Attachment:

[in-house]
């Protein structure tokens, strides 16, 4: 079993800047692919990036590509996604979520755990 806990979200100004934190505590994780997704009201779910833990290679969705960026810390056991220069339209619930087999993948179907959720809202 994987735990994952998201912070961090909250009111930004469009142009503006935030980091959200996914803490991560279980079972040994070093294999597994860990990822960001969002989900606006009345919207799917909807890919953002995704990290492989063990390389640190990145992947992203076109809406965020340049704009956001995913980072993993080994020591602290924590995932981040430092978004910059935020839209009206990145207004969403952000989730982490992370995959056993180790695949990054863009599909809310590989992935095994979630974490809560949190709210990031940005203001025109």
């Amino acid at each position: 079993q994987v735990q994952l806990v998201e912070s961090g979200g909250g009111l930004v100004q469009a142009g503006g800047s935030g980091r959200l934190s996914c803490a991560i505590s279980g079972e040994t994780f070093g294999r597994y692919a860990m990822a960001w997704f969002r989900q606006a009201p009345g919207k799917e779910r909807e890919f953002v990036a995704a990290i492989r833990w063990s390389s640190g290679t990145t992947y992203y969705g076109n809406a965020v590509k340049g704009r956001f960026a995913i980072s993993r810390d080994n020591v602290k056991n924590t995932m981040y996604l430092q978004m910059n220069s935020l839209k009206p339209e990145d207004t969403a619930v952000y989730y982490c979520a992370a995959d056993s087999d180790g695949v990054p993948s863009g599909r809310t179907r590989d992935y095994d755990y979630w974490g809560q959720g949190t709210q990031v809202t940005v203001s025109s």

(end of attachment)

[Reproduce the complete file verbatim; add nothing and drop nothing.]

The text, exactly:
[in-house]
């Protein structure tokens, strides 16, 4: 079993800047692919990036590509996604979520755990 806990979200100004934190505590994780997704009201779910833990290679969705960026810390056991220069339209619930087999993948179907959720809202 994987735990994952998201912070961090909250009111930004469009142009503006935030980091959200996914803490991560279980079972040994070093294999597994860990990822960001969002989900606006009345919207799917909807890919953002995704990290492989063990390389640190990145992947992203076109809406965020340049704009956001995913980072993993080994020591602290924590995932981040430092978004910059935020839209009206990145207004969403952000989730982490992370995959056993180790695949990054863009599909809310590989992935095994979630974490809560949190709210990031940005203001025109």
């Amino acid at each position: 079993q994987v735990q994952l806990v998201e912070s961090g979200g909250g009111l930004v100004q469009a142009g503006g800047s935030g980091r959200l934190s996914c803490a991560i505590s279980g079972e040994t994780f070093g294999r597994y692919a860990m990822a960001w997704f969002r989900q606006a009201p009345g919207k799917e779910r909807e890919f953002v990036a995704a990290i492989r833990w063990s390389s640190g290679t990145t992947y992203y969705g076109n809406a965020v590509k340049g704009r956001f960026a995913i980072s993993r810390d080994n020591v602290k056991n924590t995932m981040y996604l430092q978004m910059n220069s935020l839209k009206p339209e990145d207004t969403a619930v952000y989730y982490c979520a992370a995959d056993s087999d180790g695949v990054p993948s863009g599909r809310t179907r590989d992935y095994d755990y979630w974490g809560q959720g949190t709210q990031v809202t940005v203001s025109s």